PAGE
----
What Can I do In-Between Cognitive Behavioural Therapy Sessions?
When you’re struggling, the best thing you can do for yourself is seek counselling. However, the road to recovery is a bit more complicated than just sitting through the therapy – the key to success is practising outside of sessions too. Doing the homework assigned by your therapist and keeping your mood in check are ways to make sure the treatment is effective.
Ways to Make Your Therapy is More Effective
Cognitive Behavioural Therapy (CBT) is a talking therapy that can treat a range of issues, such as depression, anxiety, low self-esteem and chronic pain, and that aims to challenge harmful thoughts and help you develop better coping skills. To consolidate the information you’ve learned during sessions, a therapist will ask you to do specific homework, which will depend on the type of problem you’re dealing with. For example, if you’re working on overcoming social anxiety, you’ll be asked to gradually expose yourself to stressful situations. In addition to following your therapist’s advice, you should also practise general CBT skills in your own time. Making sure that your mood is stable in-between session makes it easier for you to absorb new information and progress faster.
1. Be mindful
One of CBT’s lessons is to approach a problem mindfully, whether it’s dealing with an unpleasant emotion or a thought. This prevents you from becoming too overwhelmed and generates a feeling of peace so that you can manage anxiety in-between sessions. To be more mindful, start by learning how to be present in the moment: focus on one task at a time and try not to let your mind wander.
2. Work on your inner dialogue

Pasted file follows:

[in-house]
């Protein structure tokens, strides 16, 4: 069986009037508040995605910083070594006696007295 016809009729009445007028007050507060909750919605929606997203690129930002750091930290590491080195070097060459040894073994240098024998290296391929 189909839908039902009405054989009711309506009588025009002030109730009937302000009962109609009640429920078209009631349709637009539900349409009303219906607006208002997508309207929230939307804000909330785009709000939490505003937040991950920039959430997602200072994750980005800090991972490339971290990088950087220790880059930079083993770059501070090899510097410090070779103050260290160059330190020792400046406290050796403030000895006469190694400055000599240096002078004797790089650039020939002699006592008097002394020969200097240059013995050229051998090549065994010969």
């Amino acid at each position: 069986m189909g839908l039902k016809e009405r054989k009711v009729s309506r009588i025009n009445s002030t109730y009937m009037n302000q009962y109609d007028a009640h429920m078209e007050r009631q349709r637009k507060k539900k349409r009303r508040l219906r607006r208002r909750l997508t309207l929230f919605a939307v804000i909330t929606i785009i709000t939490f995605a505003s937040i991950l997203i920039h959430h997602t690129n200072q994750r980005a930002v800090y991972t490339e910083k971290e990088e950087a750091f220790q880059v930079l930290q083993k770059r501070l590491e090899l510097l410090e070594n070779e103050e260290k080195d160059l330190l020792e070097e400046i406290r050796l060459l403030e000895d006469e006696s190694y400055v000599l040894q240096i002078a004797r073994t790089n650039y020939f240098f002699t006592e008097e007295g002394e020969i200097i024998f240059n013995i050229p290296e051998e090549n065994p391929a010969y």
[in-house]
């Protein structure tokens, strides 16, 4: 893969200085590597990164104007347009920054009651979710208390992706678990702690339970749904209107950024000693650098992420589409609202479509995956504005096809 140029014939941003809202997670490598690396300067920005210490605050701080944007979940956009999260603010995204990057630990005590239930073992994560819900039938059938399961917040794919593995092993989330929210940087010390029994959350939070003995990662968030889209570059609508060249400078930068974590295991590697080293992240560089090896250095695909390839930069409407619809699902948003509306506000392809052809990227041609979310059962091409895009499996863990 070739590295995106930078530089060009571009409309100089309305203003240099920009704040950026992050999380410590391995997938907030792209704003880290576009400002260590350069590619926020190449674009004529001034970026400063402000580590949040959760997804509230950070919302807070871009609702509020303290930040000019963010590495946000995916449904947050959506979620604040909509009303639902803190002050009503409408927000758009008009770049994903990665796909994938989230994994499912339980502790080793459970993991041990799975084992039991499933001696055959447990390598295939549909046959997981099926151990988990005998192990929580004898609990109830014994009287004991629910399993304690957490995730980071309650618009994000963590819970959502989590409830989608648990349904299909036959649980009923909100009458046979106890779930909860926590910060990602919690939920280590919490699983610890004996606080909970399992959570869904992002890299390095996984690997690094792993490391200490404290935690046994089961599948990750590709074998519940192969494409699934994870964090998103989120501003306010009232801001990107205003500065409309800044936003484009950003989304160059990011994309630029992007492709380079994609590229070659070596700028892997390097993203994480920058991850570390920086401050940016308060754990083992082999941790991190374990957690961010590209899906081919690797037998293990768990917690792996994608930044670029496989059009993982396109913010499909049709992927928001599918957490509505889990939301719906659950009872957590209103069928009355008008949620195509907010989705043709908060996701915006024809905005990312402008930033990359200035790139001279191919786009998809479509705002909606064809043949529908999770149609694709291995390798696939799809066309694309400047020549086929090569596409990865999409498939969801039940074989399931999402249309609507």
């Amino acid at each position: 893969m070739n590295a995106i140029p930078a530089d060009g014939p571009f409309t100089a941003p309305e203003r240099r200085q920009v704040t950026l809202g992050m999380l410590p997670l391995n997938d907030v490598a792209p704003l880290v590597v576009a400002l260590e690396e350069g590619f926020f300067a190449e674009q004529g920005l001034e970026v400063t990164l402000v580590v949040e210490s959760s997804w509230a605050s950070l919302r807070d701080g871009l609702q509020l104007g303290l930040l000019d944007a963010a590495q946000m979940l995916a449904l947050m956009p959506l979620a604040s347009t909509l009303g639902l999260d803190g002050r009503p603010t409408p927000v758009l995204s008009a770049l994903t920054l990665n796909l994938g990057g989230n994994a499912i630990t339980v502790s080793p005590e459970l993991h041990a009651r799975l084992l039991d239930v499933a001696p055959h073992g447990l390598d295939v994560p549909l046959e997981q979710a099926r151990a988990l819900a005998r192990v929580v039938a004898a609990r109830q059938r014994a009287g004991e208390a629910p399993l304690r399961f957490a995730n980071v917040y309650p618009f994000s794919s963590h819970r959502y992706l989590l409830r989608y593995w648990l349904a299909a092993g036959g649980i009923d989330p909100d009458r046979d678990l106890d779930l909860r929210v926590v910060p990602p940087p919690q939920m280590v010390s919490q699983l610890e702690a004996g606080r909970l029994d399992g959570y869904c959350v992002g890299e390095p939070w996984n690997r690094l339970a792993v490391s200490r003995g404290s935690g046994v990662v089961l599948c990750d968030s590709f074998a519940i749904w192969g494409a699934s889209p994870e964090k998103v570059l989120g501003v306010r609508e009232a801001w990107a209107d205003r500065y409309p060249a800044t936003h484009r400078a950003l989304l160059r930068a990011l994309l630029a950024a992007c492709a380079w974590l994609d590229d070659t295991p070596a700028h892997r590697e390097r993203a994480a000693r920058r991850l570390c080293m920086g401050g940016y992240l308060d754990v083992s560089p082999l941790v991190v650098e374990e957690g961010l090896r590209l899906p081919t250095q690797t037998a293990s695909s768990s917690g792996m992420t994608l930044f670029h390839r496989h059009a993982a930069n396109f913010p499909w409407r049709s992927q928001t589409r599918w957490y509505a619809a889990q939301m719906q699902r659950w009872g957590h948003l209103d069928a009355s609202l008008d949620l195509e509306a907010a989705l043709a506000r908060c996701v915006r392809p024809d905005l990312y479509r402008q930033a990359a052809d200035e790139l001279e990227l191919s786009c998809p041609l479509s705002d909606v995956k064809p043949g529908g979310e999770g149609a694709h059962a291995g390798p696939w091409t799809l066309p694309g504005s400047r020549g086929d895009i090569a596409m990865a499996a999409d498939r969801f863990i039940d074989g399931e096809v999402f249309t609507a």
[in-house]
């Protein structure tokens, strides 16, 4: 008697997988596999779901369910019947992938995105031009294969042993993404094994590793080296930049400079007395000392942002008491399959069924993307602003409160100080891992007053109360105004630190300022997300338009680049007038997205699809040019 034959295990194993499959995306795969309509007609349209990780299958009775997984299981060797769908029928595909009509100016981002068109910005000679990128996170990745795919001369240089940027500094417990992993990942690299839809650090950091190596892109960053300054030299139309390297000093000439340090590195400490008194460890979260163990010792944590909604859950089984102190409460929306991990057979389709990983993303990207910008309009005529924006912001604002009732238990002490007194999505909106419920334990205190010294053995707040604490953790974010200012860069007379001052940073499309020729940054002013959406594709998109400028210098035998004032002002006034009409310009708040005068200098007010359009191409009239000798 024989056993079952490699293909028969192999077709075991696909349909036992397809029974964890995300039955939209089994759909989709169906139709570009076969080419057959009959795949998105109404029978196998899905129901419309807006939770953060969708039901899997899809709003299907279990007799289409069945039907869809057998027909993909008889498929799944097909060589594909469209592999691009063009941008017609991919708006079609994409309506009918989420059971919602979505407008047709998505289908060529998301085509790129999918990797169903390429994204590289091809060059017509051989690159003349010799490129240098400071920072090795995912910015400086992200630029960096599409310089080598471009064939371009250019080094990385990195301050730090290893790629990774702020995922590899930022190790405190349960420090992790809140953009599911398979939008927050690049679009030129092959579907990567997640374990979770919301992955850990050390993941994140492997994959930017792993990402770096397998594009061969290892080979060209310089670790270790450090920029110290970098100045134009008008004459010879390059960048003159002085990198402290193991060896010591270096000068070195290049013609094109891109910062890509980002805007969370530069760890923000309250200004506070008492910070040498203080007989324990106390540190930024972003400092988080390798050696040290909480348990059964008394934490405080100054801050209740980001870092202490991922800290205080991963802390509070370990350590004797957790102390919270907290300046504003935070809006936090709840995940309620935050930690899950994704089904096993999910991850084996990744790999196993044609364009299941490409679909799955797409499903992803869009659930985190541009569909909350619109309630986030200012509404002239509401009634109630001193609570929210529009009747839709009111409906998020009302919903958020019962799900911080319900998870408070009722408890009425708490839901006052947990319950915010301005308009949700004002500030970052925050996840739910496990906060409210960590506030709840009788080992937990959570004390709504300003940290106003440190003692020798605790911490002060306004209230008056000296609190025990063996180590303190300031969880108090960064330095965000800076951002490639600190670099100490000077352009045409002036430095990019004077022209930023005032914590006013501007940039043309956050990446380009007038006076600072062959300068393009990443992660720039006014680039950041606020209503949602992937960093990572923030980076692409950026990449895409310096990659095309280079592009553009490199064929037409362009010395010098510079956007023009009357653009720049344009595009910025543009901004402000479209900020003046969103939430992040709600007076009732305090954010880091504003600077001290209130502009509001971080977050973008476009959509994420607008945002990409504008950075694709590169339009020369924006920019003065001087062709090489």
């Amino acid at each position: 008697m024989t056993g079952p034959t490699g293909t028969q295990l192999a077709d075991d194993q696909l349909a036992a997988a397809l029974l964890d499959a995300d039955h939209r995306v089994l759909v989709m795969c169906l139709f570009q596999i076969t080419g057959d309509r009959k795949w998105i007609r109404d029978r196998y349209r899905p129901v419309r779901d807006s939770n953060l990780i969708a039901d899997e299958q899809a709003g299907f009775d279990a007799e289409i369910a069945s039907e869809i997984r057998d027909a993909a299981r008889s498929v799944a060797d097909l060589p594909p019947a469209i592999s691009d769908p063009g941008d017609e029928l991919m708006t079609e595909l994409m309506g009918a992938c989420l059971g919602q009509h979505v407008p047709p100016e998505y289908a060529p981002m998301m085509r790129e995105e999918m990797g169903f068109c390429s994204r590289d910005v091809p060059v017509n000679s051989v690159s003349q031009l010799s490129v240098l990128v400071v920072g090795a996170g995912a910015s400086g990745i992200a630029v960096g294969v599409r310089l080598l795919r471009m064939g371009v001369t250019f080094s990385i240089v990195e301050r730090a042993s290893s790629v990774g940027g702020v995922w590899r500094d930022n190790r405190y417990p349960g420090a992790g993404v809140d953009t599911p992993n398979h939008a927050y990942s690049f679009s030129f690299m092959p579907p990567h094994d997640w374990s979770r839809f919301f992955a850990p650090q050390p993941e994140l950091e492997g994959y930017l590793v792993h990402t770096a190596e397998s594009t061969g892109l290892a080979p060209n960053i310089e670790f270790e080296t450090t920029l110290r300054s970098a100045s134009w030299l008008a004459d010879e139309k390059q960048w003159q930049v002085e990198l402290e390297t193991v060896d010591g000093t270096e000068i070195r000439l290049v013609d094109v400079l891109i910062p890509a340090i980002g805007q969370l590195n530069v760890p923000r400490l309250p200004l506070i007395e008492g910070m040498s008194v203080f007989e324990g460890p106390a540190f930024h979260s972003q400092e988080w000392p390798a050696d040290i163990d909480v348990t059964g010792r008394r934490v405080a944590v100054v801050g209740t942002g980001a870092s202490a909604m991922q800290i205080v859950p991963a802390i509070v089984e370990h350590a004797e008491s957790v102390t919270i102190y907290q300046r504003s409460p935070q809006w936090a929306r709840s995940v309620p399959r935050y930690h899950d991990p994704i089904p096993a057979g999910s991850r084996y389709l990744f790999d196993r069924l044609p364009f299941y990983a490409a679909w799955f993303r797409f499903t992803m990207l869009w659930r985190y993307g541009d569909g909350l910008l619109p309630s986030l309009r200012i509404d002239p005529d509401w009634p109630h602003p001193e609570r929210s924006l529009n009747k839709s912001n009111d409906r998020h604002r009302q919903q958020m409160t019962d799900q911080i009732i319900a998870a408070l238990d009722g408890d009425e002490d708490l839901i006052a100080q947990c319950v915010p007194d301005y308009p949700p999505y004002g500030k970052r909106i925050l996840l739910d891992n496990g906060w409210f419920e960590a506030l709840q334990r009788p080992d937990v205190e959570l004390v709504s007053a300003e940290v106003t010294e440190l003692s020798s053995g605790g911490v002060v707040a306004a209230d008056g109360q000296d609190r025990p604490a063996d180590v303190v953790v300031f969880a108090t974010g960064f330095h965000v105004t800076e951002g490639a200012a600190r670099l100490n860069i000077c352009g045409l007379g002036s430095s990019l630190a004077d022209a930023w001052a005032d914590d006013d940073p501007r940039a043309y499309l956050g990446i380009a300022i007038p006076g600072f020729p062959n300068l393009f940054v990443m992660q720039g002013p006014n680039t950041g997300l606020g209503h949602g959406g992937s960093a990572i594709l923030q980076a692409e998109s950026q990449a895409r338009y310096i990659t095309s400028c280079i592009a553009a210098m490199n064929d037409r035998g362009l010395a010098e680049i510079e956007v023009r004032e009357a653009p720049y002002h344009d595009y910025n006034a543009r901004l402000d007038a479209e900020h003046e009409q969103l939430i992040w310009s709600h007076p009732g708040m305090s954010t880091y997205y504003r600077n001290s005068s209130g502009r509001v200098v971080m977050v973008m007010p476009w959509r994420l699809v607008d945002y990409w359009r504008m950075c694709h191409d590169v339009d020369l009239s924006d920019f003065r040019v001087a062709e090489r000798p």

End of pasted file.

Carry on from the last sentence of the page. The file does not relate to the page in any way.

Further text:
Noticing negative thoughts will be difficult at first, especially if you’ve been struggling with self-depreciation for a while and it’s something that will be covered during your therapy sessions anyway. What you can work on instead is becoming more self-compassionate towards yourself. Come up with a few encouraging words you can repeat to yourself every day and say them even when you feel like you aren’t at your best and don’t deserve praise.
3. Keep a journal
Keeping a journal improves your problem-solving skills. When you put your thoughts and feelings on paper, you can better understand yourself and assess a situation.
4. Practise visualisation
Try to think of a place or a person that makes you feel calm and practise this kind of visualisation every day, even when you’re in a good mood. Doing this exercise when you aren’t upset can prepare you for a more challenging scenario.
Self-care can mean different things to different people but it’s described as behaviours that promote mental wellbeing. To lift your mood, do something you enjoy every day, such as having a hot bath or watching your favourite TV series and something that keeps you healthy; make sure you eat fruits and vegetables or treat yourself to an early night.
If you think you could use some mental support, contact My Family Psychologist for a confidential chat